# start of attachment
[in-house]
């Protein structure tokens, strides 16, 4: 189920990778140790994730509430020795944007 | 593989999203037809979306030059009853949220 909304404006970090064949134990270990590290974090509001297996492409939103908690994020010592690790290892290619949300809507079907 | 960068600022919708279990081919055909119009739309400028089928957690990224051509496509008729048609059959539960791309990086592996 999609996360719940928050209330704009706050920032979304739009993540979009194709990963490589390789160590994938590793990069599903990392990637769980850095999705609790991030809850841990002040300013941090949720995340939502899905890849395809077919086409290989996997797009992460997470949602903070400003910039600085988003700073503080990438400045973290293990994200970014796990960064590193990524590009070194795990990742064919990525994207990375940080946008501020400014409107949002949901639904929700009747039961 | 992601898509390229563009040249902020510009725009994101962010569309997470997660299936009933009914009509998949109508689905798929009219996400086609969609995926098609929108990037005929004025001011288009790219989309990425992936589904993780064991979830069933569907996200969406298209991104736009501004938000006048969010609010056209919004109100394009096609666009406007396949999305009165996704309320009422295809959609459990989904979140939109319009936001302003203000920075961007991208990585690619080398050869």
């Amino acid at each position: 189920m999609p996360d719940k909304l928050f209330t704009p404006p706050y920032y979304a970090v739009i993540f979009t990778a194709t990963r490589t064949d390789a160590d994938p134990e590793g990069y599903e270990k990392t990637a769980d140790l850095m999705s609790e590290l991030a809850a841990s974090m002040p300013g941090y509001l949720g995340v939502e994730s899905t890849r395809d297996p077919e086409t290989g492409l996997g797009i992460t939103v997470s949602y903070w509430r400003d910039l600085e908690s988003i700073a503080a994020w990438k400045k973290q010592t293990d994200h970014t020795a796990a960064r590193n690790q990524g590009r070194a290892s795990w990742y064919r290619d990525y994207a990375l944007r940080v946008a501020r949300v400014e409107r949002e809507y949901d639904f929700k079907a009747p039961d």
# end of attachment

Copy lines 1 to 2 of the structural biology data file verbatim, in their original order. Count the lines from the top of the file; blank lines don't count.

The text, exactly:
[in-house]
């Protein structure tokens, strides 16, 4: 189920990778140790994730509430020795944007 | 593989999203037809979306030059009853949220 909304404006970090064949134990270990590290974090509001297996492409939103908690994020010592690790290892290619949300809507079907 | 960068600022919708279990081919055909119009739309400028089928957690990224051509496509008729048609059959539960791309990086592996 999609996360719940928050209330704009706050920032979304739009993540979009194709990963490589390789160590994938590793990069599903990392990637769980850095999705609790991030809850841990002040300013941090949720995340939502899905890849395809077919086409290989996997797009992460997470949602903070400003910039600085988003700073503080990438400045973290293990994200970014796990960064590193990524590009070194795990990742064919990525994207990375940080946008501020400014409107949002949901639904929700009747039961 | 992601898509390229563009040249902020510009725009994101962010569309997470997660299936009933009914009509998949109508689905798929009219996400086609969609995926098609929108990037005929004025001011288009790219989309990425992936589904993780064991979830069933569907996200969406298209991104736009501004938000006048969010609010056209919004109100394009096609666009406007396949999305009165996704309320009422295809959609459990989904979140939109319009936001302003203000920075961007991208990585690619080398050869």